from Tuesday, May29th of the year2007.
Happy Pentecost, everybody. Pentecost is a really exciting moment in the year because it is all about language. Liturgically, what’s going on is a mirror to the Tower of Babel: a moment of linguistic comprehension through confusion, a bright flash. In the Hebrew Bible, all of the people on earth speaking the same language is an affront to God; in the New Testament, foreign (in the corporeal sense) languages become a temporary point of connection between strangers.
One of my all-time favorite Pentecost motets is Thomas Tallis’s Loquebantur Variis Linguis. I’m including a recording here, as well as a link to a piece I wrote (called So to Speak ) that uses the same theme.
[audio:02 Loquebantur variis linguis.mp3]
Thomas Tallis’s Loquebantur Variis Linguis
The Cambridge Singers / Rutter
Buy the whole album here
Nico Muhly So to Speak
The Juilliard Orchestra / Milarsky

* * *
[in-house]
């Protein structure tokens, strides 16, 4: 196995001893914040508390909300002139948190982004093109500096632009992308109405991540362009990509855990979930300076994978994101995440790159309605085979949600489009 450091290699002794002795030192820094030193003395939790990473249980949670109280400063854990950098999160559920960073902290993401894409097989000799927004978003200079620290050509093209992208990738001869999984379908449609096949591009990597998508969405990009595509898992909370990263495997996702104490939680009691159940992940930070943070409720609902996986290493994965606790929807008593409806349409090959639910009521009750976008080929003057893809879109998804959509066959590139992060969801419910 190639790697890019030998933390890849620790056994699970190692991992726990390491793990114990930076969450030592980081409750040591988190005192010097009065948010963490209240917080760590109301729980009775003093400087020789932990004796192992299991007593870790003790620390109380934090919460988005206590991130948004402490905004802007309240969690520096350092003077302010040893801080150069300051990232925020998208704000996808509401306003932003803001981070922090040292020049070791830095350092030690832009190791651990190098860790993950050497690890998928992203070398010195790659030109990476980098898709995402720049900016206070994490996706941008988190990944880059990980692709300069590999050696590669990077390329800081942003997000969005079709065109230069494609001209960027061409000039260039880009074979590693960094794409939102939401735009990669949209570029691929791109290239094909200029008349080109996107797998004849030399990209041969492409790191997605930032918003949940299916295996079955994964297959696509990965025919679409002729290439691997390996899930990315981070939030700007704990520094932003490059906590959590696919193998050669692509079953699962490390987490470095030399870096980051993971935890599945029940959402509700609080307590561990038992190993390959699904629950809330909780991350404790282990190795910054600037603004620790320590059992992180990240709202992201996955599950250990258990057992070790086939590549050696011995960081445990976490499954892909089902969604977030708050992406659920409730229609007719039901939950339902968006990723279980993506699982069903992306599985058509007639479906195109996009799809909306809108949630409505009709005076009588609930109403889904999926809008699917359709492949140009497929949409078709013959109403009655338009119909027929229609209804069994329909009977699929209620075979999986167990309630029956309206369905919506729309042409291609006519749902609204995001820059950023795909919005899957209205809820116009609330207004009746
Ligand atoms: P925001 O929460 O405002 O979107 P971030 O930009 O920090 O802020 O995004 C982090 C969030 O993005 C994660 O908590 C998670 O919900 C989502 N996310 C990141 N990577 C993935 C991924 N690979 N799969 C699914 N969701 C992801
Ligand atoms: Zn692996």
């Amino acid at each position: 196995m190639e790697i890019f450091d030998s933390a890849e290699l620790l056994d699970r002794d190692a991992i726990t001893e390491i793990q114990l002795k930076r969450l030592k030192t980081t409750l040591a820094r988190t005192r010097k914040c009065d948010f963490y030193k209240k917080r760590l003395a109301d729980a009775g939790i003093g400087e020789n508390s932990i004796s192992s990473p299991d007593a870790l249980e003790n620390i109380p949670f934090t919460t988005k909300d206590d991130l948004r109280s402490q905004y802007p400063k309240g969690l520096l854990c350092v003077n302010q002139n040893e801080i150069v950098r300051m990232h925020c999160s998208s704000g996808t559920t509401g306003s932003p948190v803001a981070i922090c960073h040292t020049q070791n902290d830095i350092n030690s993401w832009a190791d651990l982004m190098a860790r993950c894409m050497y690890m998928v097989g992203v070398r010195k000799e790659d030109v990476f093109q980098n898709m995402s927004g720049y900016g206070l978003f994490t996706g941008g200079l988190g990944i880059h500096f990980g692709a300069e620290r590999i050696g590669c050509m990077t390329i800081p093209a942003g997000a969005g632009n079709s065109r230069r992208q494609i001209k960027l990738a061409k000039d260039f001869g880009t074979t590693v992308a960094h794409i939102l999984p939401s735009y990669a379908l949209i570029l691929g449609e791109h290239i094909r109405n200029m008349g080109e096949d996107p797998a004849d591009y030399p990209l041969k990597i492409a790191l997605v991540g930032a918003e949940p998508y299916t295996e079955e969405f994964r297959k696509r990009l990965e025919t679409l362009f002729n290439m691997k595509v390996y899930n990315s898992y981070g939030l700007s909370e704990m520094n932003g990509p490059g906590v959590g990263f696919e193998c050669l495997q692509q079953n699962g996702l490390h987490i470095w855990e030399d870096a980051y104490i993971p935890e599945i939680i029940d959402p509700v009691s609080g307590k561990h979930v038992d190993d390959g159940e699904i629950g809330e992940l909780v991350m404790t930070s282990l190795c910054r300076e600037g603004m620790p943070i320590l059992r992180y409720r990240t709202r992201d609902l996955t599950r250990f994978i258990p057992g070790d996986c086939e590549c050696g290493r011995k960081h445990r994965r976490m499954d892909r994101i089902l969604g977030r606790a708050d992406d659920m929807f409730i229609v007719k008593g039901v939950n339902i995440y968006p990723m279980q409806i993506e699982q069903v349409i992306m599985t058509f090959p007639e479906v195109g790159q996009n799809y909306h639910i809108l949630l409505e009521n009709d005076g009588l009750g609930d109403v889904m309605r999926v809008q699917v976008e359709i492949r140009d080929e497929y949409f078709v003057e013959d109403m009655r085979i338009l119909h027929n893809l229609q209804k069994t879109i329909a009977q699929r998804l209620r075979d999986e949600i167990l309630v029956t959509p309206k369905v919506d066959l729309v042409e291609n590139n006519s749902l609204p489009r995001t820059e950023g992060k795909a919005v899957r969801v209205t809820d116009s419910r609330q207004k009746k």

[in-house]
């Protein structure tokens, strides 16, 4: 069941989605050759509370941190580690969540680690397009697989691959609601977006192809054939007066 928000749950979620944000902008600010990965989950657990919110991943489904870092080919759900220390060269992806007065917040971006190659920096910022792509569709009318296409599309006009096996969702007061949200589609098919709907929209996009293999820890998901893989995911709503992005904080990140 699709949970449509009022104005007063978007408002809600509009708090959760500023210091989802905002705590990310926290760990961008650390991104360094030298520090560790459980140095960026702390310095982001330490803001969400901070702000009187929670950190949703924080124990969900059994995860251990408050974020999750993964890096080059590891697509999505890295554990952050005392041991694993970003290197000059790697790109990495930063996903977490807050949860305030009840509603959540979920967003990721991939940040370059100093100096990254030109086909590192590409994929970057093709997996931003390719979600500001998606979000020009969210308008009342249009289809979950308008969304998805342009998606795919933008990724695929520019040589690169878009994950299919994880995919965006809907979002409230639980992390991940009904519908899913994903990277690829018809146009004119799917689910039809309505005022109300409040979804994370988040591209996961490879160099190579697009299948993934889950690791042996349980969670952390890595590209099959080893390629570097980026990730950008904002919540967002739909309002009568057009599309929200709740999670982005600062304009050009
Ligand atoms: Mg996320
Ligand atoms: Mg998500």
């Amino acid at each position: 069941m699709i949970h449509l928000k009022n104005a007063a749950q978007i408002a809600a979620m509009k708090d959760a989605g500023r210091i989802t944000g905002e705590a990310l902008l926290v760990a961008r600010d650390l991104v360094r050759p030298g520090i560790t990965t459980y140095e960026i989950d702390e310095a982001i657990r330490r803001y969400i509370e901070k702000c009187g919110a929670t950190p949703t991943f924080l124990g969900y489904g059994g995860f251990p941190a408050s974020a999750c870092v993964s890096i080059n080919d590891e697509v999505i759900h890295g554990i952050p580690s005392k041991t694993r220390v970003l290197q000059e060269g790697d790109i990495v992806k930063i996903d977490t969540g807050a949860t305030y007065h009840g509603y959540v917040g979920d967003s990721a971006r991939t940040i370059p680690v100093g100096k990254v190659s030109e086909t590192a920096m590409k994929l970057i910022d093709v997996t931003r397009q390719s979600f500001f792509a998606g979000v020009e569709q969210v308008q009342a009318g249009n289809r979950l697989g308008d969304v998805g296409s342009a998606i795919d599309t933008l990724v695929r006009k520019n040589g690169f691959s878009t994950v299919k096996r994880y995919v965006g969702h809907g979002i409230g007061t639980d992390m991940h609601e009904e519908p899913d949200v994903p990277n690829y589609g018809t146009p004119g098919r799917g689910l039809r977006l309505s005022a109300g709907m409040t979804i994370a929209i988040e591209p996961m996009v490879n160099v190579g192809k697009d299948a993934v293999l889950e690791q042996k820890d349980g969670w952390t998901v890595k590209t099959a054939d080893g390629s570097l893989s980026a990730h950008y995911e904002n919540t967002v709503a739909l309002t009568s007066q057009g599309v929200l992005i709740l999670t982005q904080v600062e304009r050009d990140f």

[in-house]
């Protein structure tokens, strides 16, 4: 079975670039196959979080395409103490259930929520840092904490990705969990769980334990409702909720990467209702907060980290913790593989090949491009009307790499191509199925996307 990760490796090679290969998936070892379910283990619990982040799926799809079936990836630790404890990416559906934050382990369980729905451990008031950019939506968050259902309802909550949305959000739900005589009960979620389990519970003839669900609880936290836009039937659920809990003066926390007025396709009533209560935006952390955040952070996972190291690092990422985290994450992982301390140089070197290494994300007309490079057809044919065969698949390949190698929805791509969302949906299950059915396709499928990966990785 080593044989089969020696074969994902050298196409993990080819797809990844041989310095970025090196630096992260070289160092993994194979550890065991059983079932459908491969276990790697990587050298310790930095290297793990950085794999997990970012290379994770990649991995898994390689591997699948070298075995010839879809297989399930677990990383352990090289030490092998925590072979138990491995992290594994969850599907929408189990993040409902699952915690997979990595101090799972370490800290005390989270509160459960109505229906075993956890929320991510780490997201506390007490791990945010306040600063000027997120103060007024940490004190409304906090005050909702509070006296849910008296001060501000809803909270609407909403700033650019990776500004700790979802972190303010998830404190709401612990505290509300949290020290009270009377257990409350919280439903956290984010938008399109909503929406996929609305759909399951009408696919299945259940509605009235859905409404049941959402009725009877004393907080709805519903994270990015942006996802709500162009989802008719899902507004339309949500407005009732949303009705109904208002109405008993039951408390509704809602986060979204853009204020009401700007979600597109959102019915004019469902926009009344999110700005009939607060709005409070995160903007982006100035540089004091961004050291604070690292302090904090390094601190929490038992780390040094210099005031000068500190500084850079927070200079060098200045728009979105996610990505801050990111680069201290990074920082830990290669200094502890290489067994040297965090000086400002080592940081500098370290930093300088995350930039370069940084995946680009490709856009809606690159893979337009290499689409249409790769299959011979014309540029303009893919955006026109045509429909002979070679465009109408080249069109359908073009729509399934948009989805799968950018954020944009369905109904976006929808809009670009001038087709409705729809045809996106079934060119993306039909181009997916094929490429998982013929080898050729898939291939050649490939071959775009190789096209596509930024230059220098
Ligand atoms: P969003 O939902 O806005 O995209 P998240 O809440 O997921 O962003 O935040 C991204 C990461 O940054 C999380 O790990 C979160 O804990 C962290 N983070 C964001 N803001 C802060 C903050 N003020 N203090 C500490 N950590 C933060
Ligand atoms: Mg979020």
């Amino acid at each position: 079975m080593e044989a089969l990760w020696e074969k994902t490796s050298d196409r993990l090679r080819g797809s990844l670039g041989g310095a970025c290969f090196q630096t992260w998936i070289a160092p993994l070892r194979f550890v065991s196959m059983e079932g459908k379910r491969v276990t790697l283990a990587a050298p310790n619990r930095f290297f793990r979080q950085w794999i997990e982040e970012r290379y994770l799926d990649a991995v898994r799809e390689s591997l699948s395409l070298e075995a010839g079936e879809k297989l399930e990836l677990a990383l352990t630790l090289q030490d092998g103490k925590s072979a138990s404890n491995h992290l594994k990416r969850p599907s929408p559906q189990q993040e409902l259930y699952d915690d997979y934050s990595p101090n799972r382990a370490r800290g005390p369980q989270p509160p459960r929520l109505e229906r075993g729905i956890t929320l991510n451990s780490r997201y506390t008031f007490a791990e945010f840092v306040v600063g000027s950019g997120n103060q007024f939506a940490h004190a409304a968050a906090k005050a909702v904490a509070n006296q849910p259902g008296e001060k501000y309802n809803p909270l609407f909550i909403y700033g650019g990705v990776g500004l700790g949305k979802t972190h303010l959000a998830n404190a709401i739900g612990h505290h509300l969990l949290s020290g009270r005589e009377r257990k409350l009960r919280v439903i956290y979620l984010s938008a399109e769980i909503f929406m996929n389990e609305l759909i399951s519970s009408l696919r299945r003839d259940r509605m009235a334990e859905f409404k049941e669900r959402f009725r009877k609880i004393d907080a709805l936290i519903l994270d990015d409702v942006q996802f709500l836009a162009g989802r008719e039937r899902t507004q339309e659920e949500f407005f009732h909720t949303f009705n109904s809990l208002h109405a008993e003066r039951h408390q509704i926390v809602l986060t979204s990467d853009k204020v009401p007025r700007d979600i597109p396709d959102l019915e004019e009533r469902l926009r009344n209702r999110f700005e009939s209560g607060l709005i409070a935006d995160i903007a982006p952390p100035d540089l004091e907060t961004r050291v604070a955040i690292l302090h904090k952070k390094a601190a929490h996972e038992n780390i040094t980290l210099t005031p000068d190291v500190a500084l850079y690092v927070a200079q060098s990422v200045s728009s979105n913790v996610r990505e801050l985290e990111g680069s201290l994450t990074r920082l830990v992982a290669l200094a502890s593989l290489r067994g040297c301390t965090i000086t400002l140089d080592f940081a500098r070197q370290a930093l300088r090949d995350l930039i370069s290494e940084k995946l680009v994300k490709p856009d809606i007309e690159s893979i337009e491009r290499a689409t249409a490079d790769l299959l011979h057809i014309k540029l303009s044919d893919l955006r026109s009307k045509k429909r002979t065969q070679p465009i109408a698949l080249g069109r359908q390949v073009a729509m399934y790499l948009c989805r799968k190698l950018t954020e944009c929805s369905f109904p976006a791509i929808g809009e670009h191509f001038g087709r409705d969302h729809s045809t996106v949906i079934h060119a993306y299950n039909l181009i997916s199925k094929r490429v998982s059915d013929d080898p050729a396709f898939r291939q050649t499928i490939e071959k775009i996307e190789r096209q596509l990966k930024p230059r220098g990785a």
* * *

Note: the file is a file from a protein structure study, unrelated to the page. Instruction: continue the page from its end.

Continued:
The thing that excites me so much about this Tallis are these little licks at the end of the phrases; when done right, you really get the effect of flaming tongues. I tried to get at the same grammatical hysteria in So to Speak. I once rode on a plane to Grand Rapids, MI, next to a girl about my age who was just getting back from missionary work in Nigeria, where she claimed to have engaged in True Spiritual Warfare (her emphases), and also claimed to have spoken in tongues, at that time. What was touching and beautiful about her story wasn’t the fact that it was totally crazy but was instead that she articulated that her glossolalia was her profound and only connection to other people of faith (who were missionaries from places where English is not spoken). I will add here that in addition to the gift of tongues, she got some pretty awesome braids.
I’m in the process of overcoming my fear of Icelandic declensions, which is to say, I’m too scared to actually converse, because I’m scared that I am going to decline something wrong and will have a Missed Connection, very much against the spirit of Pentecost! I have an Icelandic grammar that is really unencouraging (see telling nugget at right) and seems sometimes to work against the grain of the way the language is actually spoken; maybe I’m just sensitive.